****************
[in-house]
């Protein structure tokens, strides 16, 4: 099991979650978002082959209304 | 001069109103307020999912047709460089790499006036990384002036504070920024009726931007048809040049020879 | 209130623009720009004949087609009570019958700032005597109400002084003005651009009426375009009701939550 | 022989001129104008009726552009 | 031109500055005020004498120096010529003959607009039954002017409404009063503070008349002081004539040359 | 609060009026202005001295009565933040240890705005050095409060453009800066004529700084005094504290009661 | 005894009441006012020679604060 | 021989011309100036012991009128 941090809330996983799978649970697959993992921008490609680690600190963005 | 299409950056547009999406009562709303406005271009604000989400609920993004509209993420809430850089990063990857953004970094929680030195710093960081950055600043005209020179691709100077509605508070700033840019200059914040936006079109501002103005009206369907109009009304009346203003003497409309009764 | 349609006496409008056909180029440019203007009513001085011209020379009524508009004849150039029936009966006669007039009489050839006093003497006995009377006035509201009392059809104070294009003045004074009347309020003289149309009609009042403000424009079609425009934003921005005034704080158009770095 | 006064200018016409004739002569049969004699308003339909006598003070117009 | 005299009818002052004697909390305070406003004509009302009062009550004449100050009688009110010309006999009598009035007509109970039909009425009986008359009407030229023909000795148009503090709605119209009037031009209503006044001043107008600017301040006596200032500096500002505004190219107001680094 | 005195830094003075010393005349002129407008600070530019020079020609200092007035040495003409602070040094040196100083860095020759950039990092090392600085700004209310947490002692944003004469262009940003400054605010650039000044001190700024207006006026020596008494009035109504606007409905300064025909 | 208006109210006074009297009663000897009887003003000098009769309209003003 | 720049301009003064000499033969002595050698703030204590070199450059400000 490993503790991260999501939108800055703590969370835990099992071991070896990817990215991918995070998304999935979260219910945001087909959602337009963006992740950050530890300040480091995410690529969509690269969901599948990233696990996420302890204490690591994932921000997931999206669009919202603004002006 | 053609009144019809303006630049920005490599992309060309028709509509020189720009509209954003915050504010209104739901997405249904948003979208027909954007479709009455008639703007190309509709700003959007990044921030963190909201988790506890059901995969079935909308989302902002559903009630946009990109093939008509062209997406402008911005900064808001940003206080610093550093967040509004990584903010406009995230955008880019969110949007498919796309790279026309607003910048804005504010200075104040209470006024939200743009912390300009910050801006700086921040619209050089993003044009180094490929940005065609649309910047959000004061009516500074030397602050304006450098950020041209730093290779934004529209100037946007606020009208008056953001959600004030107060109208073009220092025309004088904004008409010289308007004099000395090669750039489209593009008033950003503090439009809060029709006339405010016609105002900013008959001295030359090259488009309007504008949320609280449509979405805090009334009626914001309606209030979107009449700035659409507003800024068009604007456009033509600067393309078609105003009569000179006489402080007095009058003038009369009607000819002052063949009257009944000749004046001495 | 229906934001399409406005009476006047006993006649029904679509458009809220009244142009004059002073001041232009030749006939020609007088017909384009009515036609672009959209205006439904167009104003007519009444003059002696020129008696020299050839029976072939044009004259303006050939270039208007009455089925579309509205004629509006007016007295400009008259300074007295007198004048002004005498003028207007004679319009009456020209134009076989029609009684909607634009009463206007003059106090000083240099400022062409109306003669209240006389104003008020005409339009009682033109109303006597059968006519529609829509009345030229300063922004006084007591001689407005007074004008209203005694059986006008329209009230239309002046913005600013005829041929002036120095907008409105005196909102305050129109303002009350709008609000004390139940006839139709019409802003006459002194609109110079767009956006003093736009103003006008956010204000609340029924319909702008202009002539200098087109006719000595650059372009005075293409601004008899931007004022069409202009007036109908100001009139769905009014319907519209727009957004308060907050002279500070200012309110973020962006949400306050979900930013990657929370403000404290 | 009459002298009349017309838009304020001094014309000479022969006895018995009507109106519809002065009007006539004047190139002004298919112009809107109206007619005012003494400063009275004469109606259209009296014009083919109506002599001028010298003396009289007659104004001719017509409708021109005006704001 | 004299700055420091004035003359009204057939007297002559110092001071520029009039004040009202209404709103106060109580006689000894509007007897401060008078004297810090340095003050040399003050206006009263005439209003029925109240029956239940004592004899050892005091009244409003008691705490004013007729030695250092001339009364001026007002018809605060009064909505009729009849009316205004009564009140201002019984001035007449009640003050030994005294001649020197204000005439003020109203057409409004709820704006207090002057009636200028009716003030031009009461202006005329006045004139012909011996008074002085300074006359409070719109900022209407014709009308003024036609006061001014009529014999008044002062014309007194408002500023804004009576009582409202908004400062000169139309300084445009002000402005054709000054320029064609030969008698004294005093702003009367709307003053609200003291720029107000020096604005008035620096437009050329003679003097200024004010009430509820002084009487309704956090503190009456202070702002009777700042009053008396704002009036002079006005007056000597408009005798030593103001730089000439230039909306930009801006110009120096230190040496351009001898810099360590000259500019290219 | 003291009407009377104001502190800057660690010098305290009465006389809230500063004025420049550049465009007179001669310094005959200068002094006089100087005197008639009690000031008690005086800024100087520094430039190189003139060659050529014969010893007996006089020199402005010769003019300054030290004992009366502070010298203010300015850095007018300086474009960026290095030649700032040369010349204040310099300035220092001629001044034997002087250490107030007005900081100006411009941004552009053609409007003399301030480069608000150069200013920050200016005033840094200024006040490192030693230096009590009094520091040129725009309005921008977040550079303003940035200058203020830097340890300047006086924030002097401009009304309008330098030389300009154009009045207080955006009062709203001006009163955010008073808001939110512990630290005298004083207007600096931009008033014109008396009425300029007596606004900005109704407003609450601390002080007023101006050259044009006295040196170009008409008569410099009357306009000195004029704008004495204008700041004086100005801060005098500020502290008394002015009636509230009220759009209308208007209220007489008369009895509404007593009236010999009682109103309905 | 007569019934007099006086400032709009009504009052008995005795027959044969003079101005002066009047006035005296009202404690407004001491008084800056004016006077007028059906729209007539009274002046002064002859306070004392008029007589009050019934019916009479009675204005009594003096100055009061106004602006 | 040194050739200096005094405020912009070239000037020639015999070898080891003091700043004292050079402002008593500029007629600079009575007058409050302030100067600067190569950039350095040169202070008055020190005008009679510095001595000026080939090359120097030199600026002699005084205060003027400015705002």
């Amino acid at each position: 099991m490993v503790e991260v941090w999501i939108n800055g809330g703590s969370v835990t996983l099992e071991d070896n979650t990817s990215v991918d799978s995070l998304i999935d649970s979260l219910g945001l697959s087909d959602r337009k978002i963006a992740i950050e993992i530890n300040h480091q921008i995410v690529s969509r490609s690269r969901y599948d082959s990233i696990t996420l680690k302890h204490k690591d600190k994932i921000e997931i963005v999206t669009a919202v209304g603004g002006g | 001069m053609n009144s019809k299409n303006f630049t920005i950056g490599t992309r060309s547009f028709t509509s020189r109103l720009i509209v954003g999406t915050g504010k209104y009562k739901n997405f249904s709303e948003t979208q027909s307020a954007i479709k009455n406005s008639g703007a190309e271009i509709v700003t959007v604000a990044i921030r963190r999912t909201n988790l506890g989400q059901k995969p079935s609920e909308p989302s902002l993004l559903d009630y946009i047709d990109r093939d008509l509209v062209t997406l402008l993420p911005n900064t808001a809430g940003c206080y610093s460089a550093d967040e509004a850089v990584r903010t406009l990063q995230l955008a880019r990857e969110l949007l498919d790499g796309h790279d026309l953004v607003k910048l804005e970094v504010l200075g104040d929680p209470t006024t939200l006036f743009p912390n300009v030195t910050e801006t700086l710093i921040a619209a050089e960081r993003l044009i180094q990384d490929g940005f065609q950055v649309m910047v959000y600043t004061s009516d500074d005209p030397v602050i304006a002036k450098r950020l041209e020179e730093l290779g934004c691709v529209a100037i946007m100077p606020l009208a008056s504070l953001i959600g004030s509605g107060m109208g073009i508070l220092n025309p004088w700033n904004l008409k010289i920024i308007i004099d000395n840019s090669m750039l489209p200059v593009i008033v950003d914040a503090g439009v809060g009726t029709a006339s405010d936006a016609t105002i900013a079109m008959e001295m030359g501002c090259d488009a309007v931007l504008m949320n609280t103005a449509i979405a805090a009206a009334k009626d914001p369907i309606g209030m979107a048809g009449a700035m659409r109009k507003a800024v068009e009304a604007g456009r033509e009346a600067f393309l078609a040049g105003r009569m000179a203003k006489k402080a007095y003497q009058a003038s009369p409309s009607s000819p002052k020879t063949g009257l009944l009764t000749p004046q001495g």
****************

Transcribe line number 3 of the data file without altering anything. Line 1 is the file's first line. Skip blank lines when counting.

């Amino acid at each position: 099991m490993v503790e991260v941090w999501i939108n800055g809330g703590s969370v835990t996983l099992e071991d070896n979650t990817s990215v991918d799978s995070l998304i999935d649970s979260l219910g945001l697959s087909d959602r337009k978002i963006a992740i950050e993992i530890n300040h480091q921008i995410v690529s969509r490609s690269r969901y599948d082959s990233i696990t996420l680690k302890h204490k690591d600190k994932i921000e997931i963005v999206t669009a919202v209304g603004g002006g | 001069m053609n009144s019809k299409n303006f630049t920005i950056g490599t992309r060309s547009f028709t509509s020189r109103l720009i509209v954003g999406t915050g504010k209104y009562k739901n997405f249904s709303e948003t979208q027909s307020a954007i479709k009455n406005s008639g703007a190309e271009i509709v700003t959007v604000a990044i921030r963190r999912t909201n988790l506890g989400q059901k995969p079935s609920e909308p989302s902002l993004l559903d009630y946009i047709d990109r093939d008509l509209v062209t997406l402008l993420p911005n900064t808001a809430g940003c206080y610093s460089a550093d967040e509004a850089v990584r903010t406009l990063q995230l955008a880019r990857e969110l949007l498919d790499g796309h790279d026309l953004v607003k910048l804005e970094v504010l200075g104040d929680p209470t006024t939200l006036f743009p912390n300009v030195t910050e801006t700086l710093i921040a619209a050089e960081r993003l044009i180094q990384d490929g940005f065609q950055v649309m910047v959000y600043t004061s009516d500074d005209p030397v602050i304006a002036k450098r950020l041209e020179e730093l290779g934004c691709v529209a100037i946007m100077p606020l009208a008056s504070l953001i959600g004030s509605g107060m109208g073009i508070l220092n025309p004088w700033n904004l008409k010289i920024i308007i004099d000395n840019s090669m750039l489209p200059v593009i008033v950003d914040a503090g439009v809060g009726t029709a006339s405010d936006a016609t105002i900013a079109m008959e001295m030359g501002c090259d488009a309007v931007l504008m949320n609280t103005a449509i979405a805090a009206a009334k009626d914001p369907i309606g209030m979107a048809g009449a700035m659409r109009k507003a800024v068009e009304a604007g456009r033509e009346a600067f393309l078609a040049g105003r009569m000179a203003k006489k402080a007095y003497q009058a003038s009369p409309s009607s000819p002052k020879t063949g009257l009944l009764t000749p004046q001495g």